“Well, yeah, of course I do,” Eric replied. “I’ve been going to re-enactments for years. What’s that got to do with anything?”
Kate rolled her eyes. “Oh Eric—sometimes you can be so clueless. You know what’s going to happen. That information will be a big help.”
“Sure, but I don’t know how that’s gonna help us. The Gatekeeper said that the creature is trying to change history. We have to figure out how it’s gonna do that. How does knowing what should happen help us stop it?”
“Perhaps your knowledge will help us spot anything out of the ordinary,” Stig suggested. “You’ll need to keep your eyes open for anything that happens that you have not encountered in your historical re-enactments.”
“Hmm, okay. I guess that makes sense,” Eric said.
“Well, we’re here in the center of town,” Kate said, looking around. “It’s pretty quiet right now. Where do you think we should head?”
“Um, let’s go on over to the tavern,” Eric replied. “I’ll bet it would be a great place to pick up information.”
“Sounds like a good idea,” Stig said. “However, I don’t think they would appreciate an owl in a tavern. Maybe the rest of you should go in and see what information you can pick up while I scout around the countryside.”
“Yeah, I guess you’d be a little out of place in the tavern,” Eric agreed.”
“T’ be honest, lad, I think I might be, too,” Hallo said. “It’s been my experience that some Big Folk ain’t too comfortable when it comes t’ folk who’re a wee bit different. I don’t want t’ attract too much attention, so I think I’ll mosey around with birdie.”
“Okay,” Eric said a little reluctantly. “Kate are you up for that?”
“Sure,” Kate said. “But what’s our plan? It’s fine to split up and collect information, but how and when are we going to meet up again to share what, if anything, we’ve learned?”
Eric frowned. “Oh yeah, good point. Uh, I think we should check in this evening and compare notes.”
“Splendid,” Stig said. “Where should we rendezvous?”
“Ronde—what?” Hallo asked, scratching his head.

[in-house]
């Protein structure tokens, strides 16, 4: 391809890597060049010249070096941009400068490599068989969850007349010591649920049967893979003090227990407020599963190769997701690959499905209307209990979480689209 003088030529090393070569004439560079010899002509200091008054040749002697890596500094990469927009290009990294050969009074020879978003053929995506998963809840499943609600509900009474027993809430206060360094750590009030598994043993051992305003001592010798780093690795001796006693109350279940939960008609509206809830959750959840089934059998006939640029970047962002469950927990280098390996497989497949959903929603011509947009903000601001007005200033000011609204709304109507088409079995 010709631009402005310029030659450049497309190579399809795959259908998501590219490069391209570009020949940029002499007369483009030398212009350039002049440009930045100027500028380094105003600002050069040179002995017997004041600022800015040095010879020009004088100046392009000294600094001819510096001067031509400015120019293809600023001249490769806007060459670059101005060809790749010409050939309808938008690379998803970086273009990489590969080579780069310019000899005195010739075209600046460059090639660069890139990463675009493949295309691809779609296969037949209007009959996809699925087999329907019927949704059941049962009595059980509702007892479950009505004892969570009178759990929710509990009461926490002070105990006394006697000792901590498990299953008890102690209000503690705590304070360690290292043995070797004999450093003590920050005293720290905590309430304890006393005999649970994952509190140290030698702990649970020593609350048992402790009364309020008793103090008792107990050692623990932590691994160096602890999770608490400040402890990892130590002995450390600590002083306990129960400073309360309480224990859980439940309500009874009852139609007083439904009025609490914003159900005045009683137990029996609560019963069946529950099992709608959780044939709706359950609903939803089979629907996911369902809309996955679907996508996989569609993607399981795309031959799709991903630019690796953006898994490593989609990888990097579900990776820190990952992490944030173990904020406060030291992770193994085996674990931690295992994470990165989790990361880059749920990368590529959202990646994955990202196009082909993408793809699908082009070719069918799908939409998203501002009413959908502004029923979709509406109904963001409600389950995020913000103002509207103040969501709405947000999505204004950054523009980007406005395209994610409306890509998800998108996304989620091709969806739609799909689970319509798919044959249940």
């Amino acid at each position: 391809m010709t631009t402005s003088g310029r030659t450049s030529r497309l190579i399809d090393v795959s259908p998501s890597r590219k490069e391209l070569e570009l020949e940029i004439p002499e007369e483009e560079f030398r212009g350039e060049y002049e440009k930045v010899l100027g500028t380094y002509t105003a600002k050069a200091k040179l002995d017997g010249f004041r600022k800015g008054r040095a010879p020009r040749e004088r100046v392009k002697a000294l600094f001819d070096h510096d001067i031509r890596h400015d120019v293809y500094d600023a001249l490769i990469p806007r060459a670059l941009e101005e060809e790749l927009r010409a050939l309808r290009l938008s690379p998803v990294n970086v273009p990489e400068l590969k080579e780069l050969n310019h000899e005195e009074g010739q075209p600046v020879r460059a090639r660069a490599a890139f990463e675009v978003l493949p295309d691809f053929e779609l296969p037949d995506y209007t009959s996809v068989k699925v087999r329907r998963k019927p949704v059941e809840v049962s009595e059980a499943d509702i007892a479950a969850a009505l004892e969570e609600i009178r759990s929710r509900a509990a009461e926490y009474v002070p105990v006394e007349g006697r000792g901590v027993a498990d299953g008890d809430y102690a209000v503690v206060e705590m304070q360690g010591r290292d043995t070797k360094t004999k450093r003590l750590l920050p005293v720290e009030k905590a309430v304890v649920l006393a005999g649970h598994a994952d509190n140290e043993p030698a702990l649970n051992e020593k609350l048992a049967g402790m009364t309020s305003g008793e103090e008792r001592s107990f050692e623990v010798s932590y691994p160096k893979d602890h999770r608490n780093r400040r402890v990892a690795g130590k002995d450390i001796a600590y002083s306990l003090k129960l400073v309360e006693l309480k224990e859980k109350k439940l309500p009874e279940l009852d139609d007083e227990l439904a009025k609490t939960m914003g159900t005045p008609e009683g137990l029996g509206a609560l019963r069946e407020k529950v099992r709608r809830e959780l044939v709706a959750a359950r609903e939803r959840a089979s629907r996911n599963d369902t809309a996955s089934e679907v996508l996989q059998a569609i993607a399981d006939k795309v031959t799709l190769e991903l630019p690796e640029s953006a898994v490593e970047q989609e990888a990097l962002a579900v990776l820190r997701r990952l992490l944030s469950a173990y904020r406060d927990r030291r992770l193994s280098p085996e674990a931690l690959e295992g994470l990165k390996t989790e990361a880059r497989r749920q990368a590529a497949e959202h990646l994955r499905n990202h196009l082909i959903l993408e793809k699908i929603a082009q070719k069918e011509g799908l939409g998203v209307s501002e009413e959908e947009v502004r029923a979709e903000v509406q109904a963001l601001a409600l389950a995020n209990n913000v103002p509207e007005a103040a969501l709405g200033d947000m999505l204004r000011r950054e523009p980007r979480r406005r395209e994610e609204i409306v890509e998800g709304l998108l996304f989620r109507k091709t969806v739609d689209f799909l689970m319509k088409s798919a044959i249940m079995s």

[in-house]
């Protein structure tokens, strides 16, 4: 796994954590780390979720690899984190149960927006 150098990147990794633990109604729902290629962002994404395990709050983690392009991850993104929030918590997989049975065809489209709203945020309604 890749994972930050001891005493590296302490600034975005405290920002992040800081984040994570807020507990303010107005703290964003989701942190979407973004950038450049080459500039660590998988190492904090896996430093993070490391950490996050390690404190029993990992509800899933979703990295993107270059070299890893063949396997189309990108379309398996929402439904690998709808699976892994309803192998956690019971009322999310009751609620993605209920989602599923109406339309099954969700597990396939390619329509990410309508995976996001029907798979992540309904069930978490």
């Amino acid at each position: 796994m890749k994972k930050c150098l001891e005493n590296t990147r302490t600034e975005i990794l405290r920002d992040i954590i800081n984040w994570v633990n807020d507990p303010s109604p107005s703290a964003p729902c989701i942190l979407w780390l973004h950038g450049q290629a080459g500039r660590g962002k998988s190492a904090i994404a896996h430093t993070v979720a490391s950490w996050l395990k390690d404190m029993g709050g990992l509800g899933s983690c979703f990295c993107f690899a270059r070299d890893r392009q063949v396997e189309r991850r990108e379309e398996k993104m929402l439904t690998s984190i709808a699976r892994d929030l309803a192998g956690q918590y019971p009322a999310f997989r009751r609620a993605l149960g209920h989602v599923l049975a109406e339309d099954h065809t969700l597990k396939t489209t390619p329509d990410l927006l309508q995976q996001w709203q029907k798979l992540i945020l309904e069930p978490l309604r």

“It means where should we meet,” Kate explained.
“How about Hangman’s Hill?” Eric said.
“Where’s that?” Stig asked.
“It’s on a hill behind the church,” Eric replied. “All we have to do is cut through the graveyard.”
“Graveyard?” Hallo sputtered. “I don’t much like the sound o’ that don’t ya know.”
“Well, it’s a place where we can talk without anyone overhearing us. I don’t think there will be anyone around once it gets dark.”
“Dark? We’re cuttin’ through a graveyard t’ go t’ a place called Hangman’s Hill in the dark?”
“I think it’s an excellent suggestion myself Hallo. Let’s meet there at eight o’clock then,” Stig said. “Now let’s be off. We shall see you tonight.”
“Where’re we headin’ off to?” Hallo asked. “The young ‘uns are goin’ t’ the tavern, lucky ducks, but where ‘re we headin’ birdie?”
“I say, I hadn’t really thought beyond spying out the countryside. Come to think of it, I’m not sure exactly what we’re to look for.”
“I think you should head toward Musket Ridge,” Eric said, pointing down the road to their left. “It’s right beyond the tavern down King’s Highway. The British will be coming up that road. There’s a forest on a ridge lining the road. In my time it’s pretty small, but from what the history books say, it was a lot larger back then—I mean now.”
“All right, we’ll make for that and see what we can discover,” Stig said. “Let’s go, Hallo.”
“Right behind ya, birdie,” Hallo replied.
With that, Stig flew into the air and over the highway with Hallo stumping off after him down the road, drawing strange looks from the people in the streets.
Eric and Kate headed across the street to the tavern.